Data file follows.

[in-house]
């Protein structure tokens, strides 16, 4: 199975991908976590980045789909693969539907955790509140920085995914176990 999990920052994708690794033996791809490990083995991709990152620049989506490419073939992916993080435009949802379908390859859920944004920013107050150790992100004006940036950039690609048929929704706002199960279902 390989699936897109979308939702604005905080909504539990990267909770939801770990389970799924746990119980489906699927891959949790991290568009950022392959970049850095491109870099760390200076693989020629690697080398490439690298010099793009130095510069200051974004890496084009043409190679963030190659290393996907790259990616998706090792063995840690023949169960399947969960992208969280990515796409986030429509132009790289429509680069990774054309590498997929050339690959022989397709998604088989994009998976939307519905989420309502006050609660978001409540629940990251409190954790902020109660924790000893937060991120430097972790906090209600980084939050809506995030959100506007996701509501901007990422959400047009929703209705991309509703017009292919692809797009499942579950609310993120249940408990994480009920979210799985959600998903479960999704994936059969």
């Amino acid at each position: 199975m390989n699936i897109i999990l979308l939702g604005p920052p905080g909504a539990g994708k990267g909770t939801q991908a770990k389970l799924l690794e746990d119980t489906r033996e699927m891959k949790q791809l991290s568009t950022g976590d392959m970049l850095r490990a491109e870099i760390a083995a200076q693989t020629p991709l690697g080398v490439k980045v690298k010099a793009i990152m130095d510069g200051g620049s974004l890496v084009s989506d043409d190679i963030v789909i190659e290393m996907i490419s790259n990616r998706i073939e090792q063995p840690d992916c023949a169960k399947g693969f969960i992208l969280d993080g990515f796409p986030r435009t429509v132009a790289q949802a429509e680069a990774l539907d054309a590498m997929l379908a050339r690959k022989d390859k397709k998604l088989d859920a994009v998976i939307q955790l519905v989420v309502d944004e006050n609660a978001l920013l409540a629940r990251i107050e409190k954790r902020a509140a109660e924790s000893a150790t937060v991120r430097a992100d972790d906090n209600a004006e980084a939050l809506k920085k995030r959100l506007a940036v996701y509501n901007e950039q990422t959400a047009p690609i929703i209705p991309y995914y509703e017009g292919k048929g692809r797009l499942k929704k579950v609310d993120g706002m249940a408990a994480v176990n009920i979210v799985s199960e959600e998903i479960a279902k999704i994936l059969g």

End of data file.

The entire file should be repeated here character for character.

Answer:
[in-house]
């Protein structure tokens, strides 16, 4: 199975991908976590980045789909693969539907955790509140920085995914176990 999990920052994708690794033996791809490990083995991709990152620049989506490419073939992916993080435009949802379908390859859920944004920013107050150790992100004006940036950039690609048929929704706002199960279902 390989699936897109979308939702604005905080909504539990990267909770939801770990389970799924746990119980489906699927891959949790991290568009950022392959970049850095491109870099760390200076693989020629690697080398490439690298010099793009130095510069200051974004890496084009043409190679963030190659290393996907790259990616998706090792063995840690023949169960399947969960992208969280990515796409986030429509132009790289429509680069990774054309590498997929050339690959022989397709998604088989994009998976939307519905989420309502006050609660978001409540629940990251409190954790902020109660924790000893937060991120430097972790906090209600980084939050809506995030959100506007996701509501901007990422959400047009929703209705991309509703017009292919692809797009499942579950609310993120249940408990994480009920979210799985959600998903479960999704994936059969």
């Amino acid at each position: 199975m390989n699936i897109i999990l979308l939702g604005p920052p905080g909504a539990g994708k990267g909770t939801q991908a770990k389970l799924l690794e746990d119980t489906r033996e699927m891959k949790q791809l991290s568009t950022g976590d392959m970049l850095r490990a491109e870099i760390a083995a200076q693989t020629p991709l690697g080398v490439k980045v690298k010099a793009i990152m130095d510069g200051g620049s974004l890496v084009s989506d043409d190679i963030v789909i190659e290393m996907i490419s790259n990616r998706i073939e090792q063995p840690d992916c023949a169960k399947g693969f969960i992208l969280d993080g990515f796409p986030r435009t429509v132009a790289q949802a429509e680069a990774l539907d054309a590498m997929l379908a050339r690959k022989d390859k397709k998604l088989d859920a994009v998976i939307q955790l519905v989420v309502d944004e006050n609660a978001l920013l409540a629940r990251i107050e409190k954790r902020a509140a109660e924790s000893a150790t937060v991120r430097a992100d972790d906090n209600a004006e980084a939050l809506k920085k995030r959100l506007a940036v996701y509501n901007e950039q990422t959400a047009p690609i929703i209705p991309y995914y509703e017009g292919k048929g692809r797009l499942k929704k579950v609310d993120g706002m249940a408990a994480v176990n009920i979210v799985s199960e959600e998903i479960a279902k999704i994936l059969g």